Reviews of new books on movie sets, fashionable vintage fabrics, a design icon’s foray in South America, and insiders’ advice on collecting modern design
TO FASHION-MINDED women of a certain age, the name “Vera” conjures memories of a chic and snazzy era in the world of couture and houseware designs. In her heyday in the 1960s, textile designer and pattern maker Vera Neumann’s signature diaphanous scarves were a part of every elegant daywear ensemble, while thousands of homes were adorned with her products, ranging from placemats to curtains. Trained in art at New York’s Cooper Union, Neumann excelled at floral designs, patterns based on cityscapes, and abstract compositions that included both geometric and organic influences. Vera: The Art and Life of an Icon, with an introduction by Susan Seid—now head of the Vera Company—and main text by the lucid New York design journalist Jen Renzi, tells the engaging story of Neumann’s “up-by-the-bootstraps” career. Aided by her husband, George Neumann, a businessman with knowledge of both marketing and textiles, Vera built a firm that began with a dining tabletop-sized silk screen into a company that employed hundreds and produced a prodigious number of designs. She was friends with Alexander Calder, whose sculptures inspired several of Vera’s designs. This book is a delightful paean to a designer, and a design era, full of verve, color, and panache.
VERA: THE ART AND LIFE OF AN ICON By SUSAN SEID and JEN RENZI
Abrams, 208 pages, $35
AN EXHIBITION catalogue from New York City’s Gallery BAC, Jean-Michel Frank in Argentina—available only via Amazon.com—deserves a place in any modern design devotee’s library, both for the incisive essay by design historian James Buresh and for the book’s period photographs. As Buresh details, Frank was one of the most complex and tragic figures in the modern design era. His work defies easy categorization: his best designs combined simple, even severe, lines with lush, textured upholstery. Yet he could also deliver pieces modeled on classic forms like the klismos chair. As Buresh explains, Argentina between the world wars had become an economic powerhouse, and many of the country’s elites divided their time between Paris and Buenos Aires. In the former city, they became familiar with the work of Frank, scion of a wealthy yet ill-starred banking family, and eagerly bought his pieces. In the 1930s the Argentine design firm Comte began to import his works and later to produce them. At the outbreak of World War II, Frank moved to Argentina, where he executed a number of important commissions. In early 1941 he traveled to New York, evidently in hopes of rekindling a romantic tie he’d forged in Paris. He met with disappointment and committed suicide. As Cecil Beaton said: “If Frank had lived, he would perhaps have been the great decorator of the future.”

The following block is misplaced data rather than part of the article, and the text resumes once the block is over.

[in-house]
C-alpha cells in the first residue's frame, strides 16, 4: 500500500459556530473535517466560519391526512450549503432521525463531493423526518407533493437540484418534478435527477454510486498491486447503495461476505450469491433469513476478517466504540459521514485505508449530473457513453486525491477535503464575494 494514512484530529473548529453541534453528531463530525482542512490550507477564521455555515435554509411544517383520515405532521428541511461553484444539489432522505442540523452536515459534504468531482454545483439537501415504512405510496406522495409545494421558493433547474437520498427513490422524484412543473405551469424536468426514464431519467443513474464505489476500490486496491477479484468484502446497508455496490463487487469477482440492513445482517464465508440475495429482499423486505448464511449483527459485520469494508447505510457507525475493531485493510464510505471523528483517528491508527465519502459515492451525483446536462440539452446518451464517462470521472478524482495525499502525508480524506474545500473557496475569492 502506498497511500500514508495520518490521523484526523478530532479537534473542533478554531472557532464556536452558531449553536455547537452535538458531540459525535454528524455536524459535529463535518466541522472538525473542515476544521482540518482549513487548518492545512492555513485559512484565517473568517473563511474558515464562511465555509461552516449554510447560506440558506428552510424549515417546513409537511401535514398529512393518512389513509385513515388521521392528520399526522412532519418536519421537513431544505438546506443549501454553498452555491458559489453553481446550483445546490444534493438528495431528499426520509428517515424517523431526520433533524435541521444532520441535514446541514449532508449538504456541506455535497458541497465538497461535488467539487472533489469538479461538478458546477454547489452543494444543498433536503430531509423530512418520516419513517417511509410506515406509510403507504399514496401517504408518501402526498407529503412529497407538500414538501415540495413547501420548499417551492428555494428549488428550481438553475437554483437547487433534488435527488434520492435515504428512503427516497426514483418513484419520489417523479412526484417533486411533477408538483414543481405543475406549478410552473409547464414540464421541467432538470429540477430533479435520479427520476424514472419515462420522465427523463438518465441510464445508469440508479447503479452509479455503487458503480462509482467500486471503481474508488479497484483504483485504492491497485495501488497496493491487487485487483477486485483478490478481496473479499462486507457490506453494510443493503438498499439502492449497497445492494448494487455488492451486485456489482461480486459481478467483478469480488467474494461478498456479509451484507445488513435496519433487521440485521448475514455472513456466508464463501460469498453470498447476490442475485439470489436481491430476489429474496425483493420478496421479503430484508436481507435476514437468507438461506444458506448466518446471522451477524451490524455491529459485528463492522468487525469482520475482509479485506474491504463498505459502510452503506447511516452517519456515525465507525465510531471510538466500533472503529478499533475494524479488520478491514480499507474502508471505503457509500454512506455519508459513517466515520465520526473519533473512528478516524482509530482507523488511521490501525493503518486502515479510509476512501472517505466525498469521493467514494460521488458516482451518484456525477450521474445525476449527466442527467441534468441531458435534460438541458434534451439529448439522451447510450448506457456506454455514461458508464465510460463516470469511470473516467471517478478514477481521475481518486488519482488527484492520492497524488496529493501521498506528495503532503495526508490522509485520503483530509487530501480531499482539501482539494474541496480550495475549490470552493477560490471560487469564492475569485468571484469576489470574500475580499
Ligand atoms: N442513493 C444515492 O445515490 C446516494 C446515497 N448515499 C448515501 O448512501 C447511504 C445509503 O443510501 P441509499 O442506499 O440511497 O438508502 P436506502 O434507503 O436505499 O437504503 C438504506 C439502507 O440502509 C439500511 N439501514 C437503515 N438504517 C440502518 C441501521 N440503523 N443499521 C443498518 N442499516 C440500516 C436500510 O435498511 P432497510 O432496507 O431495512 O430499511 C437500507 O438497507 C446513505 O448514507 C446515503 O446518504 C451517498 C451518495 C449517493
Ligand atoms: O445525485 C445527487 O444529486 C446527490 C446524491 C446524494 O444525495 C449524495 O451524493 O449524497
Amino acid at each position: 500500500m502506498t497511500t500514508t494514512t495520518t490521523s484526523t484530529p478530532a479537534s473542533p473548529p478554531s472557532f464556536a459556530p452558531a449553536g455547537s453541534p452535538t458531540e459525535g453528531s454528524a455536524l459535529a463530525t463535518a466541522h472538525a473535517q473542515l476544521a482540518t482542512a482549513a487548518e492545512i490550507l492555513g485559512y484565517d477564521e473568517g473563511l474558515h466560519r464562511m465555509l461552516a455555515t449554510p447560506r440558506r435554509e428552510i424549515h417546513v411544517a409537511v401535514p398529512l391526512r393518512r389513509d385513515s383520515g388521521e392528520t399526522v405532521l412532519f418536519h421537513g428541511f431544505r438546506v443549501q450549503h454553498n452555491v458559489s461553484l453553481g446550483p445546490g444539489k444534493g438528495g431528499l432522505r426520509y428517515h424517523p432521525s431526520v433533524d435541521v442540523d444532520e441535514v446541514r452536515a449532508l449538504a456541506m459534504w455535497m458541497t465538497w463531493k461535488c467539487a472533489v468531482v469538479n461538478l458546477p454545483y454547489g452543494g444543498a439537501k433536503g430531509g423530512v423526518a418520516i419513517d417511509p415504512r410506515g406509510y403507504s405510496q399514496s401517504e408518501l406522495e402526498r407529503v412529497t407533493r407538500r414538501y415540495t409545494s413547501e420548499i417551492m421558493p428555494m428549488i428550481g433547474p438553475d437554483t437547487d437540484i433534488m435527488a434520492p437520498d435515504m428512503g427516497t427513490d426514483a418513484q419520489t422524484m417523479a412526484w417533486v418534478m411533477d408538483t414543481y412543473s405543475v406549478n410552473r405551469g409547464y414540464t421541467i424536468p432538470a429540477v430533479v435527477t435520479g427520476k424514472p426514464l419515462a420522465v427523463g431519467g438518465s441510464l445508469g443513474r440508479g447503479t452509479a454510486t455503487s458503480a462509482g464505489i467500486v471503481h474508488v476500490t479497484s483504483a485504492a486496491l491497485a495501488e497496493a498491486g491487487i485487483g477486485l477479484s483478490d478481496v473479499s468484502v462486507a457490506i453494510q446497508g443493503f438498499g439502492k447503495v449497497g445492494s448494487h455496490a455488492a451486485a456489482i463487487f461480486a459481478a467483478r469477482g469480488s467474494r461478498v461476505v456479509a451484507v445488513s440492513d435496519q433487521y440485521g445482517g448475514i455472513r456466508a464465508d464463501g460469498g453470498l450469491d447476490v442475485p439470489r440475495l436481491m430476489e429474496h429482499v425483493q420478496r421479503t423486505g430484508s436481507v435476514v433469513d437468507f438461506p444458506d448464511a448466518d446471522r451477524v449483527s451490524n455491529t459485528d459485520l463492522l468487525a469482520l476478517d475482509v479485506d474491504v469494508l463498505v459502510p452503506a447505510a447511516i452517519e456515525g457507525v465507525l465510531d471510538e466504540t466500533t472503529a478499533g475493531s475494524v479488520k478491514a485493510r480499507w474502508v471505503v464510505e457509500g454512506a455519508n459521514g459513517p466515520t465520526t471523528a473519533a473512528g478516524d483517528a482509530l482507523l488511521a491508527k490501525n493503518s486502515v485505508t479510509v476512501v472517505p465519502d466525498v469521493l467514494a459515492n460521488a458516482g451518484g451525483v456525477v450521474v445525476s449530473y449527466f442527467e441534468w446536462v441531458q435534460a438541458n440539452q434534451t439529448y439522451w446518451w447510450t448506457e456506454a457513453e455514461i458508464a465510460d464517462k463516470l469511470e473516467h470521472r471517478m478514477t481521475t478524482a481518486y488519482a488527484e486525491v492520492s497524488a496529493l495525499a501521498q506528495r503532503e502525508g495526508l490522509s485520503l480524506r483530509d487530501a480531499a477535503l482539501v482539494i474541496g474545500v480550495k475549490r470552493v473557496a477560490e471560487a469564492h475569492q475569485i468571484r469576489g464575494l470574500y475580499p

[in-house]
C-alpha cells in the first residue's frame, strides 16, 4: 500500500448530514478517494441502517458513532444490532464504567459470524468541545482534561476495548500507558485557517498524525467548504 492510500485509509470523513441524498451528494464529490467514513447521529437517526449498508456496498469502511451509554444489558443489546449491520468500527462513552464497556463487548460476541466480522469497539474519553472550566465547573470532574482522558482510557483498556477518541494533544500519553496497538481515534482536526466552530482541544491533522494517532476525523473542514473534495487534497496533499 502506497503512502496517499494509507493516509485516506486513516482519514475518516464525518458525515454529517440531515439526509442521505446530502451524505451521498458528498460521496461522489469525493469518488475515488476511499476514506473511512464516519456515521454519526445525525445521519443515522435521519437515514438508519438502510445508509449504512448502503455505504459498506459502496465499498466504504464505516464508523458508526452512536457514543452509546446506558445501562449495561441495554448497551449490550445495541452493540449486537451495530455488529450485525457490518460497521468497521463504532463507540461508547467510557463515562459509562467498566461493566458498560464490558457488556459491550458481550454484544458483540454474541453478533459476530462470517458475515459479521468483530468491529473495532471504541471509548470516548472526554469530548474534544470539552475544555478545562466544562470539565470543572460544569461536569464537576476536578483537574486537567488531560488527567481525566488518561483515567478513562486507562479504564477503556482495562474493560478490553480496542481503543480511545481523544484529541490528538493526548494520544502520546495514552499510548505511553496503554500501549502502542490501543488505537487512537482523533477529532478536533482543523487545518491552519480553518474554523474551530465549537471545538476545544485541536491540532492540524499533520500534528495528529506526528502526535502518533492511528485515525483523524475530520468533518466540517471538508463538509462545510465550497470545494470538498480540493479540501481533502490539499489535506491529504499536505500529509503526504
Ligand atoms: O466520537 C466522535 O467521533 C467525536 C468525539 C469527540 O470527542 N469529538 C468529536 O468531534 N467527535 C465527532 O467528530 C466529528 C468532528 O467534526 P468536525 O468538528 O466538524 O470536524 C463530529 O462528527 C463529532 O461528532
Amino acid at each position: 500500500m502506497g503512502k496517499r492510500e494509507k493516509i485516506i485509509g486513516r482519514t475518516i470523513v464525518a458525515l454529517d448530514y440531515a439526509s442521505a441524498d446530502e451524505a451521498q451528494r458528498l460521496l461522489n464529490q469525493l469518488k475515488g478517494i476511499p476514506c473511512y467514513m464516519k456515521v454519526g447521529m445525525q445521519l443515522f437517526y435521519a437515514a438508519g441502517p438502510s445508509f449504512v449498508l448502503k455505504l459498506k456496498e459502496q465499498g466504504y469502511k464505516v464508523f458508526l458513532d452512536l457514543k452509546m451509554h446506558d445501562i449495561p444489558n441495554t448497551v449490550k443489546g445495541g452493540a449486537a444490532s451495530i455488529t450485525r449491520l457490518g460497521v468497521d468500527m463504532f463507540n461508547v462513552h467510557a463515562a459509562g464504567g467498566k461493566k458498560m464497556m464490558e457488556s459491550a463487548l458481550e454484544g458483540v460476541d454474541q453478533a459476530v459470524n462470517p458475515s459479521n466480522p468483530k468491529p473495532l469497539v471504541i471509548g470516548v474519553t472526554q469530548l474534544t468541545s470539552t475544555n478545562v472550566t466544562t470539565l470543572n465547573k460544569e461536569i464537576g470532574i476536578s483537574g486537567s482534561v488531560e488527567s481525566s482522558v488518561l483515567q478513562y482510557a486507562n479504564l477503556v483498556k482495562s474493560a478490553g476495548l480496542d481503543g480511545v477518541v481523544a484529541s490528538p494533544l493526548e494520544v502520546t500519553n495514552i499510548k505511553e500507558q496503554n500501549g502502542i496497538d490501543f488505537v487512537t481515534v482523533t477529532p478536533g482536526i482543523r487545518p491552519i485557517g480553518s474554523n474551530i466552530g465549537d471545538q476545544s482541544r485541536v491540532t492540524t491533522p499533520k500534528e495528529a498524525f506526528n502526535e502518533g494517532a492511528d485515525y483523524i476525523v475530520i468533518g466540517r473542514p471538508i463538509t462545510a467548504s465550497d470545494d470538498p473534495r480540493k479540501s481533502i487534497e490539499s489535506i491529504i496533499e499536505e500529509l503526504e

JEAN-MICHEL FRANK IN ARGENTINA By JAMES BURESH
Gallery BAC, 120 pages, $40